• Local Disabled People’s Organizations (DPO) or User Led Organizations (ULO) or Personal Assistance Support Services other local support services who assist people in finding PA’s.
  • Public places such as: local post office, shops, supermarkets or colleges of further education or places of worship
  • Online for example: www.gov.uk/advertise-job or by logging onto these websites: www.papool.co.uk   www.padatabase.org
  • Or getting in touch with recruitment agencies who will charge you and you will pay the recruitment costs from your direct payments budget

For security reasons, the advert should not include your own address but you need to briefly state the number of hours you expect the PA to offer on a weekly basis, hourly rate of pay, what the job involves, the kind of person you are looking for, any essential qualifications or references and DBS checks and how they should get in contact with you.

Paying your PA

The rate of pay to your staff could vary according to age, and it varies from one county to another. It also depends on the amount of funding you receive from the local authority social services, as well as on the particular skills of the PA. By law, you cannot pay an employee below the national minimum wage. For more complex care needs, PA’s can get an hourly rate of around £12.

Factsheet F50 - how much do I pay my personal assistant? provides more information.

The national minimum wage usually changes in the month of October of every coming year. You can find more guidance on the National Minimum Wage at www.gov.uk/national-minimum-wage-rates

You should be able to pay your PA either by cheque or bank transfer. Local authorities don’t allow you to pay cash. You can pay your PA yourself or use a payroll provider or brokerage service.

You may be responsible for deducting tax and National Insurance from your PA’s wages. You will also be responsible for redundancy payments which should be incorporated in your care and support plan. Find out more about tax and National Insurance when employing staff in your home on the website of HM Revenue & Customs.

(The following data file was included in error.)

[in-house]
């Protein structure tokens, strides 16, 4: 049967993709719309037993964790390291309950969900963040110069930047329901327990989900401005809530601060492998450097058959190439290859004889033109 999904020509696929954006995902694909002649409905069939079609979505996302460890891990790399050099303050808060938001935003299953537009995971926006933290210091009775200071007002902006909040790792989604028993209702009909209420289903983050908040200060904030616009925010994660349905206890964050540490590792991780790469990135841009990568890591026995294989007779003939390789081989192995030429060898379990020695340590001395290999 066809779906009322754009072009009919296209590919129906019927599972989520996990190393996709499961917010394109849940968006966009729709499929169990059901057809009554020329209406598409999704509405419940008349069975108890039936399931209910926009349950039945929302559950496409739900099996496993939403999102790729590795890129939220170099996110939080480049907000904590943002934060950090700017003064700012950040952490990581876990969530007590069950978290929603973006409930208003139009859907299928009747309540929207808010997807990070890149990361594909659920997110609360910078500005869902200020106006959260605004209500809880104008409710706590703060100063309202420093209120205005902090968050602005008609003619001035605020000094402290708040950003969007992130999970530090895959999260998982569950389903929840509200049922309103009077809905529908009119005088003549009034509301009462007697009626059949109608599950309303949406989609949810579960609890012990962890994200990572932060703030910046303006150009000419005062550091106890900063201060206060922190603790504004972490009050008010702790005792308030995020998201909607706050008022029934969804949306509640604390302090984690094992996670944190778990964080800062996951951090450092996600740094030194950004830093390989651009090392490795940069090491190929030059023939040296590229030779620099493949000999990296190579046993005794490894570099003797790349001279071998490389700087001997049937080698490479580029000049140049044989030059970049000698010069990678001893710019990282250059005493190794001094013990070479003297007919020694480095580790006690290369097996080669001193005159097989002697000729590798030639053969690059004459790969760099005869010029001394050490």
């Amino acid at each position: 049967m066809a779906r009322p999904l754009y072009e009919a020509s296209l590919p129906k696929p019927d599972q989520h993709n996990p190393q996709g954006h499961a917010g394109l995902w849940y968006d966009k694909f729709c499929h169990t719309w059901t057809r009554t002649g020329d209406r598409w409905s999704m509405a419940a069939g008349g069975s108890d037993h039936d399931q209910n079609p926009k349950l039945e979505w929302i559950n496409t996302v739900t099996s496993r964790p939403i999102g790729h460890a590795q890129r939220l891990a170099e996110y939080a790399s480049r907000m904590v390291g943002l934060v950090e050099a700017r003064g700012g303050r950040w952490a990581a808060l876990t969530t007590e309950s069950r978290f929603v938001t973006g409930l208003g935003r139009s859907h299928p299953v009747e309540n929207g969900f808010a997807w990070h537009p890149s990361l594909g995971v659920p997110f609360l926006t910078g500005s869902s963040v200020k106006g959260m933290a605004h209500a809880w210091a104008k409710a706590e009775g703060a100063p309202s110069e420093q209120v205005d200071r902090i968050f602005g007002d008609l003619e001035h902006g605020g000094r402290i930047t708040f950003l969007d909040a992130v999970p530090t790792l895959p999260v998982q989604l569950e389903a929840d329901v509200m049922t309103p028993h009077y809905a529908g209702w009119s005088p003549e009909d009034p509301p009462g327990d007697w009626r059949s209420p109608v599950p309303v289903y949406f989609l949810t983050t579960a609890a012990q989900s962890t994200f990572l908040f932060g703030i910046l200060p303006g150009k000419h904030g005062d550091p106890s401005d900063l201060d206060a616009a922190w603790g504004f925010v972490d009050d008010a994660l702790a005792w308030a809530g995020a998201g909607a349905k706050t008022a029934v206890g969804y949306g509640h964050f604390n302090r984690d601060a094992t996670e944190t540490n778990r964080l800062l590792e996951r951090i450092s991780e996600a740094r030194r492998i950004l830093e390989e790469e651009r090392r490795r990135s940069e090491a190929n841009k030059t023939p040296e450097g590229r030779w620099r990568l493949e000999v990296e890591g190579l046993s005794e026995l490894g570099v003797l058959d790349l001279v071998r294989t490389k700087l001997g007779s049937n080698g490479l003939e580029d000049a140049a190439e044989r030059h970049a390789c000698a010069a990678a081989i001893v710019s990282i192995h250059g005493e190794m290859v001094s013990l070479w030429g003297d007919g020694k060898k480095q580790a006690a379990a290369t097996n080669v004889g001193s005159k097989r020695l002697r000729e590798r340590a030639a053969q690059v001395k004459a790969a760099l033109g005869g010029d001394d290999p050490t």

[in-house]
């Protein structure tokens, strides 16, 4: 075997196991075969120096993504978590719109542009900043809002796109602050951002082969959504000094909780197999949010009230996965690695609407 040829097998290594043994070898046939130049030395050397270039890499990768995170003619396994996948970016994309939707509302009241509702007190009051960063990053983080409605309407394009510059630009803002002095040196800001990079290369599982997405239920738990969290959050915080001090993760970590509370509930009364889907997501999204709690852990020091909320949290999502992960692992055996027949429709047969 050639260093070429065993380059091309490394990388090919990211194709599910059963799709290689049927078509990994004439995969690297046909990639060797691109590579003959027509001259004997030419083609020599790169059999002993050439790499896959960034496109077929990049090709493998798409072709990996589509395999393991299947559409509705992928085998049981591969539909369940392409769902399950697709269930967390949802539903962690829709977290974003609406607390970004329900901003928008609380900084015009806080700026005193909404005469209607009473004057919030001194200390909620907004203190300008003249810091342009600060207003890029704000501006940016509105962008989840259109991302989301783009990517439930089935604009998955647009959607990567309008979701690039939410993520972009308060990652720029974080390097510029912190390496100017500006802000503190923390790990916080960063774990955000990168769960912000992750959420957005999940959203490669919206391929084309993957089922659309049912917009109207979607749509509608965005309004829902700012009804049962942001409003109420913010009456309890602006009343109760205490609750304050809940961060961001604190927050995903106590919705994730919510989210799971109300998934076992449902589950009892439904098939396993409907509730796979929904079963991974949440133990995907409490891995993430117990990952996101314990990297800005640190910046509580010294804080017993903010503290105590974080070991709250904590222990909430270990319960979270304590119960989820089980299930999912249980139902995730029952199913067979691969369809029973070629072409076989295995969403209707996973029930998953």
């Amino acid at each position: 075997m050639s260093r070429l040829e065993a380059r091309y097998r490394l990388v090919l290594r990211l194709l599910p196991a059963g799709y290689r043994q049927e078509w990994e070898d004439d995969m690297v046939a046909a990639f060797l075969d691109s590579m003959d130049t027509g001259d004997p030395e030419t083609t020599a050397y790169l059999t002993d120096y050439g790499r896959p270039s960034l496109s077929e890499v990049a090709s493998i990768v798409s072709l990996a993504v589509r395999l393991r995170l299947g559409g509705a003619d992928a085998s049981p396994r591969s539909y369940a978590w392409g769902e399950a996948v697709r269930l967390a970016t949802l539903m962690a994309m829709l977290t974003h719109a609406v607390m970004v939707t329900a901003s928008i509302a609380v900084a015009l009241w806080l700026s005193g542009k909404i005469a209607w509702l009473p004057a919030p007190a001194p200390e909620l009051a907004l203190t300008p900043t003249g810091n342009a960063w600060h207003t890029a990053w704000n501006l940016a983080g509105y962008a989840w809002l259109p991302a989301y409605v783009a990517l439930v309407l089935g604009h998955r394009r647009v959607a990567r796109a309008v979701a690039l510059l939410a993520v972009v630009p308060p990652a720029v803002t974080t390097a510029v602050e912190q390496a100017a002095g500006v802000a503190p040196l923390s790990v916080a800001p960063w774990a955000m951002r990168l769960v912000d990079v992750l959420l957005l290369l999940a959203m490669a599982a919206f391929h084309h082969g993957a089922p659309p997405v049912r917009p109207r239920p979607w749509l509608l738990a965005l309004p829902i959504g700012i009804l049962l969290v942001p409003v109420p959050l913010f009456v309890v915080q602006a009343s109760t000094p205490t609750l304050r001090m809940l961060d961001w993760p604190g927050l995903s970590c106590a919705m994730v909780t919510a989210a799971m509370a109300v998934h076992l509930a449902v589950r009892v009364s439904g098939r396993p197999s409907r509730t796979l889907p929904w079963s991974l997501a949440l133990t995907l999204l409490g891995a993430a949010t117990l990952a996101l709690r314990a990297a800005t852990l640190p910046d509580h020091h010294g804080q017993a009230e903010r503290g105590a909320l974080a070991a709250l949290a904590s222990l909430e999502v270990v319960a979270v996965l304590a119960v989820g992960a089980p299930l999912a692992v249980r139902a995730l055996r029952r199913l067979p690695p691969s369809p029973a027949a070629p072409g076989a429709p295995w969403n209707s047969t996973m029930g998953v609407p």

Calculating Holiday Entitlement

Your PA has an entitlement to holiday pay that is based on the PA’s average pay. You need to ensure that your staff get their statutory holiday pay of a minimum 28 days (5.6 weeks, assuming a 5 day working week) paid annual leave a year which includes the eight bank and public holidays (pro rota). The employee is entitled to be paid for any leave s/he hasn’t taken if s/he stops working for you.

The holiday entitlement is capped at 28 days pro rota. In other words, if your PA works five days a week then s/he is entitled to 28 days paid annual leave which includes bank holidays. If however your PA works part time equated to two and a half days a week, then s/he is entitled to 14 days leave including bank holidays.

Depending on your PA’s working pattern, you may find it easier to calculate their holiday allowance in hours rather than days. For instance, if your PA works 15 hours a week, they are entitled to 84 hours per annum, i.e. 15 x 5.6 equal 84 hours in total including the bank holidays.

To be able to calculate the statutory holiday entitlement in days or hours, please visit the link www.gov.uk/calculate-your-holiday-entitlement

Rest breaks for your PA

Your PA (whose age is above 18) must not be expected to work more than 48 hours a week unless they are considered living-in-carers or they have submitted their formal consent in writing. You will need to provide your PA the below:

  • At least 20 minutes break if the PA works for more than six consecutive hours.
  • 1 day off out of every seven days (i.e. each week).
  • 11 consecutive hours’ rest in any 24 hour period (also applicable to living-in-carers).

There is a different rule for young people under 18.